Aircraft Value

As published in BusinessAir Magazine Issue 2, 2017.

As an economics major we were taught that economic models were based on rational behavior. It seems like more and more there does not to appear to be any rationality in many markets, let alone the aircraft market!  This makes many of our past buying behavioral models suspect or outright wrong.

The premise within the appraisal community is the standard appraising language stating:  the Current Market Value is the price at which the property would change hands between a willing buyer and a willing seller, neither being under any compulsion to buy or sell and both having reasonable knowledge of relevant facts. (Treasury Regulation Sec. 20.2031‐1[b])

The components of this concept are:

  1. Price at which property would change hands
  1. Between a willing buyer and willing seller
  1. Neither party under compulsion to buy or sell
  1. Both parties having reasonable knowledge of all relevant facts as the valuation date
  1. The sale is made to the ultimate consumer in the appropriate market level

Market Value is similar to Current Market Value except that the provision for lack of compulsion to buy or sell is removed and the assumption of a sale within a specified time frame is added.  The federally accepted definition of Market Value as stated in the Definition Section of USPAP is as follows:   The most probable monetary amount which a property should bring in a competitive and open market under all conditions requisite to a fair sale, the buyer and seller, each acting prudently, knowledgeably and assuming the monetary amount is not affected by undue stimulus.

Implicit in this definition are the consummation of a sale as of a specified date and the passing of title from seller to buyer under conditions whereby:

  1. Neither party under compulsion to buy or sell
  1. Both parties are well informed or well advised, and each acting in what he considers his own best interest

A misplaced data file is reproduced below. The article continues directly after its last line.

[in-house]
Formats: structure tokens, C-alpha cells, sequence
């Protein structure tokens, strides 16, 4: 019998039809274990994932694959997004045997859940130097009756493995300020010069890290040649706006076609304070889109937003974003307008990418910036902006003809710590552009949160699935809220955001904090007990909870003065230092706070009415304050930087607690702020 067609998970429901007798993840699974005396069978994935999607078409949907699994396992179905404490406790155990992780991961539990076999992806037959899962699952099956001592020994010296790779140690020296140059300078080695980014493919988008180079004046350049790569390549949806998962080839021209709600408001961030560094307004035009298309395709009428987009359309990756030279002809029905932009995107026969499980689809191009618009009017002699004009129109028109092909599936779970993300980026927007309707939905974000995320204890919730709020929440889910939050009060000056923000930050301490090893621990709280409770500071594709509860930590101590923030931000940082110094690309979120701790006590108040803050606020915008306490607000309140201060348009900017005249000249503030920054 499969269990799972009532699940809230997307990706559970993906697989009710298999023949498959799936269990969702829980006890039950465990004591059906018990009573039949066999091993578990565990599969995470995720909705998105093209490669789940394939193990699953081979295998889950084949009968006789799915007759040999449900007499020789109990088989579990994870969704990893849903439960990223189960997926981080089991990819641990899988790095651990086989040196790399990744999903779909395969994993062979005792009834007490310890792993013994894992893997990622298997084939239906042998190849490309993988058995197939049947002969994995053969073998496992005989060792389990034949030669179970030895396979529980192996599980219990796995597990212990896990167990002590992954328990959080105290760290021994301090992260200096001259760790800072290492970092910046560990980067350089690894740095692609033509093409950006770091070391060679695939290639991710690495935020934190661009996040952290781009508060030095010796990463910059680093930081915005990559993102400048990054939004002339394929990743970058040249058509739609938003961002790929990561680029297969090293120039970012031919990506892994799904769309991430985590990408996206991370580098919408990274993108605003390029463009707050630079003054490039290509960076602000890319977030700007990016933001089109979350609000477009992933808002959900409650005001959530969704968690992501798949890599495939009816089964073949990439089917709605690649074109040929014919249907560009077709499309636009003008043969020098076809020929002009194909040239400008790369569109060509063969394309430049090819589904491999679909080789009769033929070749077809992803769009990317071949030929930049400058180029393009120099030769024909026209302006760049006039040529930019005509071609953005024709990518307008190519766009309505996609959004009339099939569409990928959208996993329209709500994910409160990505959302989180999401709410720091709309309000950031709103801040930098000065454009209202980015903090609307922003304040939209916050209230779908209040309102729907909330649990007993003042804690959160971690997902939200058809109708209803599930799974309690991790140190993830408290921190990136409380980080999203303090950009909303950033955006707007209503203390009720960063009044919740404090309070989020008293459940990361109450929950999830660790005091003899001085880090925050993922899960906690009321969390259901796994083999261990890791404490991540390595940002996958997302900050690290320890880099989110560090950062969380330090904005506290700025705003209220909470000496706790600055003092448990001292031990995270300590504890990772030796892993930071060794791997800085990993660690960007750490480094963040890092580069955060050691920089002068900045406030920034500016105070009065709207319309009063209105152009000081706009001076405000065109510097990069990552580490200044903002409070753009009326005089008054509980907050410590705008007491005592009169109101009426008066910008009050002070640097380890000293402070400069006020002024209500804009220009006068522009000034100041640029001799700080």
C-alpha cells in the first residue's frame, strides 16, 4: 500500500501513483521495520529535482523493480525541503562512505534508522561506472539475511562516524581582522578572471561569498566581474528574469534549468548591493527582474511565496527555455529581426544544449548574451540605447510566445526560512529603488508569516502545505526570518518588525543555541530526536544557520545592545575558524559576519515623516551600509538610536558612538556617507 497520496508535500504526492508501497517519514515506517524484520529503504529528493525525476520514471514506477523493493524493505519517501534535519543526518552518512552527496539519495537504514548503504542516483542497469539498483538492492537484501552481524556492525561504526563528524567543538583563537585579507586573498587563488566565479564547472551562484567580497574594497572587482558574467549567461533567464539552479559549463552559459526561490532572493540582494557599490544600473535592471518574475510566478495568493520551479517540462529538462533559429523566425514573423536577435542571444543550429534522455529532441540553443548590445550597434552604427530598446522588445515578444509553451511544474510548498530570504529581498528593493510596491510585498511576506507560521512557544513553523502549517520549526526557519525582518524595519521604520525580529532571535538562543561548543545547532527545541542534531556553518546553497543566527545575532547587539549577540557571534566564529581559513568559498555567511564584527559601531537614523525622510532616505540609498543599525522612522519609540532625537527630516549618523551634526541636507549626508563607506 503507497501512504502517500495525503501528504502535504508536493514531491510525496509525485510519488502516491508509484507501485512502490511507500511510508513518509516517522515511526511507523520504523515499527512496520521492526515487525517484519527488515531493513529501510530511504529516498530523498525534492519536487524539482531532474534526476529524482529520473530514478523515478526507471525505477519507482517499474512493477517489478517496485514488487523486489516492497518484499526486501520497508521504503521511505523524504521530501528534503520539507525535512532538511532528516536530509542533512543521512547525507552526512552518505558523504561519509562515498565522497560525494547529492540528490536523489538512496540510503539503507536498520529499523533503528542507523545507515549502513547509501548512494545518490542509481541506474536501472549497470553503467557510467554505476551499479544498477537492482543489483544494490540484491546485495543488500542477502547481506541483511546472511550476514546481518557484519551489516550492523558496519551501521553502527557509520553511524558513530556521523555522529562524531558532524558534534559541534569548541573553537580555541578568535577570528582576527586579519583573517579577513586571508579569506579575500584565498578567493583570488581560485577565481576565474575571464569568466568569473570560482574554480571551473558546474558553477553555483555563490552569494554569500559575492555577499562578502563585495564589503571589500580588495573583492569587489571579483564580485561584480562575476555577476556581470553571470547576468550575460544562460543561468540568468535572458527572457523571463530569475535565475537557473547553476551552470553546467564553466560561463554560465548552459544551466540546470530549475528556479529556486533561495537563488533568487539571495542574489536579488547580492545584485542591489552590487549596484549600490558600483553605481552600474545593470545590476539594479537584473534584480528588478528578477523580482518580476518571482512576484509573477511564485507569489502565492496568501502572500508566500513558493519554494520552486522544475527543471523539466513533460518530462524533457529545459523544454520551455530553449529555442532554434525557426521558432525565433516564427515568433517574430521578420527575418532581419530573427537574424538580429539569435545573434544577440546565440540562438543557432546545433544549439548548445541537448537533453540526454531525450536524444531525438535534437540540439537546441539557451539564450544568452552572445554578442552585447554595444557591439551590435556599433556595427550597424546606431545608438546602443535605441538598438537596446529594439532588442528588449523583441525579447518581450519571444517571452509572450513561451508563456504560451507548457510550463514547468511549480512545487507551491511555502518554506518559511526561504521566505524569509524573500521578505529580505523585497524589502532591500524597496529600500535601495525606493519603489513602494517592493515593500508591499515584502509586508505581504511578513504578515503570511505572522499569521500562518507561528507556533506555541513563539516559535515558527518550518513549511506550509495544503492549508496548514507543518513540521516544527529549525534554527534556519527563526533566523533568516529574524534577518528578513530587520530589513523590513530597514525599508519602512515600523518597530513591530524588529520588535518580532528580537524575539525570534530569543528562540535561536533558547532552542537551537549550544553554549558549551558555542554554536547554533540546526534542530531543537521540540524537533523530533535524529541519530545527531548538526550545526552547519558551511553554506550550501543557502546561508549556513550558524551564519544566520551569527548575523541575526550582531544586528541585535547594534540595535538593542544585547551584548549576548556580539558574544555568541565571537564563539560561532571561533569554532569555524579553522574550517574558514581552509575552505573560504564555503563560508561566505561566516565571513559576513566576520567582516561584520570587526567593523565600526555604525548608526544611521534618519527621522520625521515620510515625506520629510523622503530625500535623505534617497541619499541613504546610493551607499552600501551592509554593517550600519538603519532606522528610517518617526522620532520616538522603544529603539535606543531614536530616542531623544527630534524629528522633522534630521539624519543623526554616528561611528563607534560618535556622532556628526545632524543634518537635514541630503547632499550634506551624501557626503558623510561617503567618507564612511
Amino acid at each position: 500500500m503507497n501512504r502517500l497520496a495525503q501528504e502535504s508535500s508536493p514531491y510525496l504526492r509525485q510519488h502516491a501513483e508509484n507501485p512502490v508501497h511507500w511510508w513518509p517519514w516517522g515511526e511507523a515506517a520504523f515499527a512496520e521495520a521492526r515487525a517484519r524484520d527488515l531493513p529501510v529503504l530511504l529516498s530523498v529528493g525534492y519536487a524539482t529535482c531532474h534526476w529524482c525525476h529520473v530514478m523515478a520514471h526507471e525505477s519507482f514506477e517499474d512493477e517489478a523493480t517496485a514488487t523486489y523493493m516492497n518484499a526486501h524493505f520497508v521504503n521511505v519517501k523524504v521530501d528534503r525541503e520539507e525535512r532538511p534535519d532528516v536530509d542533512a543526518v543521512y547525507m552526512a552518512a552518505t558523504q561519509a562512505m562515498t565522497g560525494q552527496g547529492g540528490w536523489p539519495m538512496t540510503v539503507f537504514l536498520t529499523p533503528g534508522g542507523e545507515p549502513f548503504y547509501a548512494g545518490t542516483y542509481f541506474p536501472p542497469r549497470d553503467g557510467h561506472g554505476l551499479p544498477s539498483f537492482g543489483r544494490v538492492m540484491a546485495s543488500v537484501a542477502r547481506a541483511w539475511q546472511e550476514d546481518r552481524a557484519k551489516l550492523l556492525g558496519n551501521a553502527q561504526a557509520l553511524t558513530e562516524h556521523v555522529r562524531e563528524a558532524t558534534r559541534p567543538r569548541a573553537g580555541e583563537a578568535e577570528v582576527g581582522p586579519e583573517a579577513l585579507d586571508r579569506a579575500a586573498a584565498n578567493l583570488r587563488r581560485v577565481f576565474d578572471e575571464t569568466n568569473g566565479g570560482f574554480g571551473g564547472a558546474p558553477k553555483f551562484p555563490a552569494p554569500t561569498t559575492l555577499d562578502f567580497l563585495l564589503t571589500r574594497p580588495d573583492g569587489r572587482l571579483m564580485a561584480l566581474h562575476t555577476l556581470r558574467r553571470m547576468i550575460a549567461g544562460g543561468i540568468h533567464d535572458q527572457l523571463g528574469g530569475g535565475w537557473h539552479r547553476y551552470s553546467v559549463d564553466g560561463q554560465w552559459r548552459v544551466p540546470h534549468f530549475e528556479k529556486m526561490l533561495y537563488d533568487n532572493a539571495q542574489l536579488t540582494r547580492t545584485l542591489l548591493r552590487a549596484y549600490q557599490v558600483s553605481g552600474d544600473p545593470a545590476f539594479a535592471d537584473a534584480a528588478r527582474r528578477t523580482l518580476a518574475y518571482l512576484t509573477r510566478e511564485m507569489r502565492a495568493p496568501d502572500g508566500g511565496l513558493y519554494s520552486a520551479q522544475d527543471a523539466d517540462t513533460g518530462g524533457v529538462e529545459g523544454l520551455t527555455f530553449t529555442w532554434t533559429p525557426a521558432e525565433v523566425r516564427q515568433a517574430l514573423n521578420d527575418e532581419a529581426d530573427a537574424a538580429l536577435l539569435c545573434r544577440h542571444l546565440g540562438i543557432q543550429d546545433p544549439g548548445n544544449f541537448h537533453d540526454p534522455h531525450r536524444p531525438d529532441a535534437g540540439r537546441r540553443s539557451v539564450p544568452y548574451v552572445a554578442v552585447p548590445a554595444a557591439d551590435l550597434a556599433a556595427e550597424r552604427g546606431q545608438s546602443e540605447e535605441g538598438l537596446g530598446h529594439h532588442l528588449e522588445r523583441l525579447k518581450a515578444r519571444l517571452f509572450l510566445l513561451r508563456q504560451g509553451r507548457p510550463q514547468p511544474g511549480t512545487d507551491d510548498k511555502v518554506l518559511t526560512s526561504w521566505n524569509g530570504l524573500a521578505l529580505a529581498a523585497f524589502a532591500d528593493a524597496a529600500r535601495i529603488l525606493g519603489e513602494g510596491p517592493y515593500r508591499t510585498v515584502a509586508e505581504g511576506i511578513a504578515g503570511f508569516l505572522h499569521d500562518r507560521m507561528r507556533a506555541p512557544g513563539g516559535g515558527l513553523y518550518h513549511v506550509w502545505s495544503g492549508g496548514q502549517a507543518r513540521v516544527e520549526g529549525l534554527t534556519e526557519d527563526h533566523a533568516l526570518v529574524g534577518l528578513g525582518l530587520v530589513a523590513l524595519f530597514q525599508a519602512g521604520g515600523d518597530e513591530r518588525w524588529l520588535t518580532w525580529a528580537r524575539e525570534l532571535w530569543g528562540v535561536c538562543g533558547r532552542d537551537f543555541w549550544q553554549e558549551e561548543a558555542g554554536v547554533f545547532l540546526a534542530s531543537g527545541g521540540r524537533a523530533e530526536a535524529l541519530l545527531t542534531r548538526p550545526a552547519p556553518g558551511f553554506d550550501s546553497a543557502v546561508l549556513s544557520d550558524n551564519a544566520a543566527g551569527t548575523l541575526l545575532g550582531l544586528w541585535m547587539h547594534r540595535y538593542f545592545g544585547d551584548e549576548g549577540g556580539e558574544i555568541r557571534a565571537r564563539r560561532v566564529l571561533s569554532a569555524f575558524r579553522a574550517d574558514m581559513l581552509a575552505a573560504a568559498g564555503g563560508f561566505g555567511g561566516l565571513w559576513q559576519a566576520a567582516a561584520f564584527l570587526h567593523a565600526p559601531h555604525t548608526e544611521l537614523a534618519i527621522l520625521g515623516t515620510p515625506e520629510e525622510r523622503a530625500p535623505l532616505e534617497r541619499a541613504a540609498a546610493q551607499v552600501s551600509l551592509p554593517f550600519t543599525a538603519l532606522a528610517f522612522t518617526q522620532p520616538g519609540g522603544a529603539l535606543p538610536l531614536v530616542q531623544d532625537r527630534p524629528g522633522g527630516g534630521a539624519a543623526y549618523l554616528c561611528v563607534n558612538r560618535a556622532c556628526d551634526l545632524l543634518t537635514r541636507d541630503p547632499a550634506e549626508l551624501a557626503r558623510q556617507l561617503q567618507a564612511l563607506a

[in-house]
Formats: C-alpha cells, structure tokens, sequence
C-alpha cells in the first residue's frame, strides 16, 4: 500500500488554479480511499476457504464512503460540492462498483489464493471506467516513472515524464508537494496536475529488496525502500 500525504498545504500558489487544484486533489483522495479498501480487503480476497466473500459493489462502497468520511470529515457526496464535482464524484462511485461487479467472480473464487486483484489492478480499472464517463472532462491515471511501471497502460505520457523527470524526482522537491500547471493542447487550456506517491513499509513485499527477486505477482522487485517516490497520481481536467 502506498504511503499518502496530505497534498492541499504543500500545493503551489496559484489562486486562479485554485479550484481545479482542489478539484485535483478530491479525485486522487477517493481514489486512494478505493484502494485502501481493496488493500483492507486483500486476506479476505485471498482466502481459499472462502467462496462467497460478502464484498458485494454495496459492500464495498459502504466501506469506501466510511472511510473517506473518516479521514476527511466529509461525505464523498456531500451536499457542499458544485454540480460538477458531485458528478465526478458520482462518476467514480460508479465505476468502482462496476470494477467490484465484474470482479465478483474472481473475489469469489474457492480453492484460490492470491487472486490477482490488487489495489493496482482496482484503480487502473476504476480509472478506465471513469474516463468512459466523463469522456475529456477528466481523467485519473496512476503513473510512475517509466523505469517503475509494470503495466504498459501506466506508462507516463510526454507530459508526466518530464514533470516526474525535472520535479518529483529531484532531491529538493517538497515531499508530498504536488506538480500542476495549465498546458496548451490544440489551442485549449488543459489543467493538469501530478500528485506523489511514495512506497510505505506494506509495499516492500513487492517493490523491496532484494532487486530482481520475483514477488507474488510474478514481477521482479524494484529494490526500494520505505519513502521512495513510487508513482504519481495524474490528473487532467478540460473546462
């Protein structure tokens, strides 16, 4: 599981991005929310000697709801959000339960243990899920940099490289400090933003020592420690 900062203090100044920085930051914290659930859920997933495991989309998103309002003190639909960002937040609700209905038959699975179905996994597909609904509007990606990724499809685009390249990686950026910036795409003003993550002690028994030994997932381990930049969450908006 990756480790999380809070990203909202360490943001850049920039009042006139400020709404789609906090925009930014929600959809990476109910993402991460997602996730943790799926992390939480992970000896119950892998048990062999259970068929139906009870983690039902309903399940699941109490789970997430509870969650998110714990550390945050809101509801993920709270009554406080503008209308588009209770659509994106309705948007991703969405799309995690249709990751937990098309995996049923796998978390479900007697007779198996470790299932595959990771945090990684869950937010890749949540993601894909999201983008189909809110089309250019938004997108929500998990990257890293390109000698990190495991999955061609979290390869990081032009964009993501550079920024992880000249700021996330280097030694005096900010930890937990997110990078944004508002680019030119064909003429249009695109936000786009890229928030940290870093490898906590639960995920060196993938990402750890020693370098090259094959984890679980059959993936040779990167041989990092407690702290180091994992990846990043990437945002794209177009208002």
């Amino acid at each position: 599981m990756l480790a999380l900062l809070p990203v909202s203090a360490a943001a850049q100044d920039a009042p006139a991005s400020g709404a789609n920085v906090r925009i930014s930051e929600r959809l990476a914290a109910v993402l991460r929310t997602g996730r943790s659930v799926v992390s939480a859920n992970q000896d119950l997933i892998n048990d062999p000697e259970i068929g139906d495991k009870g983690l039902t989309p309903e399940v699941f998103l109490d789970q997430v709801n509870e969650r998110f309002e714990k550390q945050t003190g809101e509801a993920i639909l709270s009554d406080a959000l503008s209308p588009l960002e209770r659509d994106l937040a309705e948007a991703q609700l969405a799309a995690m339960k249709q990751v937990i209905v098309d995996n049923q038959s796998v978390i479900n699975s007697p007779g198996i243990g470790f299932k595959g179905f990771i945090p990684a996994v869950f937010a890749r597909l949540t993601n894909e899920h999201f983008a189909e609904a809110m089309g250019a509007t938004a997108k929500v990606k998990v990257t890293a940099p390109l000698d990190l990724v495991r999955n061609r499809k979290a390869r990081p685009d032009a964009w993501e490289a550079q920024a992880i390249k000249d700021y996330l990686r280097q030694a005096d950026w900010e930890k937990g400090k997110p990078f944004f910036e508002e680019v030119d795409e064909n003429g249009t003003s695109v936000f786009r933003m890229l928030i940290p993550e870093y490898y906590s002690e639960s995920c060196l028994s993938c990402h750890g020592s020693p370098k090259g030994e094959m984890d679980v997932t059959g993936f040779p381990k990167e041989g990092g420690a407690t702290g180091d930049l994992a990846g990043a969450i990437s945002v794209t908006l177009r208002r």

1. A reasonable time is allowed for exposure in the open market
  1. Payment is made in terms of cash in U.S. dollars or in terms of financial arrangements comparable thereto; and
  1. The monetary amount represents the normal consideration for the property sold unaffected by special or creative financing or sales concessions granted by anyone associated with the sale

A careful examination of the above provides some valuable insights into all markets, and the aircraft market specifically.  If we are looking at the grain market, there isn’t much difference in grain, in fact in some cases, some commodoties even come with their own quality grade and only trade within the grade.  Buyers will not buy at a price too high, because they can buy the same product from someone else at a reasonable price.  The volume of transactions are large and they are most often traded in open markets.  The back and forth negotiating describes rational, informed buying behavior.

The aircraft market and many other similar markets are not as rational and many times buyers and sellers are not well informed. Information is hard to come by and many times there are several variables that can make very large swings in valuations.  Plus, the emotional aspect of one plane having just the right color combination and all of a sudden you have an irrational market.  Decisions made without understanding all of the facts can be very misleading.  The other factor that does not help lead to rationality is the low number of transactions between often highly different aircraft.  How each person values certain attributes can be unique to their own personal intention.  A case in point is a certain option that has value to one buyer but not the other.  If it is a popular option the appraiser will add value to the plane having the option.  However, the buyer might not pay anything as they do not plan to use the option and, it could be of little added value due to technology for residual value calculations.  (Think of a second ADF a few years back, or GoGo for a buyer in India)

To acurately deciopher complicated, complex markets, like the aircraft market, takes time and expertise. As the saying goes, the devil is in the details and knowing a good deal and a bad deal could be the difference in a very expensive missed detail.  Understanding the behaviors of the market and that they may not be rational is a good start in making a better decision.

Mike McCracken


Hawkeye Aircraft Acquisitions